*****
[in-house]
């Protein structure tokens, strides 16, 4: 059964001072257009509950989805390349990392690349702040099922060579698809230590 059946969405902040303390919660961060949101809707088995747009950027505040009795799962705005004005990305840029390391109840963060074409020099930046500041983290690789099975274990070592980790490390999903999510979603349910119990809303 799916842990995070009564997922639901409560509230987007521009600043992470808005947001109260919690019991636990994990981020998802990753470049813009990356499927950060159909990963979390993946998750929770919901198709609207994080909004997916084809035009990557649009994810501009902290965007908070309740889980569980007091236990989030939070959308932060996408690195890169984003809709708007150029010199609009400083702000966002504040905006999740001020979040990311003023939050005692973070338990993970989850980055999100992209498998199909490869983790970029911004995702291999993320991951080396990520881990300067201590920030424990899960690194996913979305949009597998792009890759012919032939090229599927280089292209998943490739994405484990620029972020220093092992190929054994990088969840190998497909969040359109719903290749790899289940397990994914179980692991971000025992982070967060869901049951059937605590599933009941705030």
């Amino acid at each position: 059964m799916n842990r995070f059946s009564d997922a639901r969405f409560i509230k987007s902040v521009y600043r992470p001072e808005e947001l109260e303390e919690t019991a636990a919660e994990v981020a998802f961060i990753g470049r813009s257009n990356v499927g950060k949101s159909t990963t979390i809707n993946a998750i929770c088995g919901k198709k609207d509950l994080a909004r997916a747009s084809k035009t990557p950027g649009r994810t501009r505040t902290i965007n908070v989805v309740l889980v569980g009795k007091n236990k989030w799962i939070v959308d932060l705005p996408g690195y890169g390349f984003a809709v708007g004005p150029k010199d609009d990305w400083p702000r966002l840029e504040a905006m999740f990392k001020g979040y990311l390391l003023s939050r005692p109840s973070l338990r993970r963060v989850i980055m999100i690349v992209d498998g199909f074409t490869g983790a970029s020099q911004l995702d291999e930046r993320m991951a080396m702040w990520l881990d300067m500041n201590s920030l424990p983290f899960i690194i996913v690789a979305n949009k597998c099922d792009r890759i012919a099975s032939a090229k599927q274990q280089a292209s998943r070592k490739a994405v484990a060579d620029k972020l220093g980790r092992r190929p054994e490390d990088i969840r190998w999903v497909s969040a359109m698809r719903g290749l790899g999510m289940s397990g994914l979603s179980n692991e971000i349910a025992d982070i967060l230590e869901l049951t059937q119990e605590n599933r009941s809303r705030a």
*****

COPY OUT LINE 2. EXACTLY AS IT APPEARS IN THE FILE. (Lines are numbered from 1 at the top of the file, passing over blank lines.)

């Protein structure tokens, strides 16, 4: 059964001072257009509950989805390349990392690349702040099922060579698809230590 059946969405902040303390919660961060949101809707088995747009950027505040009795799962705005004005990305840029390391109840963060074409020099930046500041983290690789099975274990070592980790490390999903999510979603349910119990809303 799916842990995070009564997922639901409560509230987007521009600043992470808005947001109260919690019991636990994990981020998802990753470049813009990356499927950060159909990963979390993946998750929770919901198709609207994080909004997916084809035009990557649009994810501009902290965007908070309740889980569980007091236990989030939070959308932060996408690195890169984003809709708007150029010199609009400083702000966002504040905006999740001020979040990311003023939050005692973070338990993970989850980055999100992209498998199909490869983790970029911004995702291999993320991951080396990520881990300067201590920030424990899960690194996913979305949009597998792009890759012919032939090229599927280089292209998943490739994405484990620029972020220093092992190929054994990088969840190998497909969040359109719903290749790899289940397990994914179980692991971000025992982070967060869901049951059937605590599933009941705030």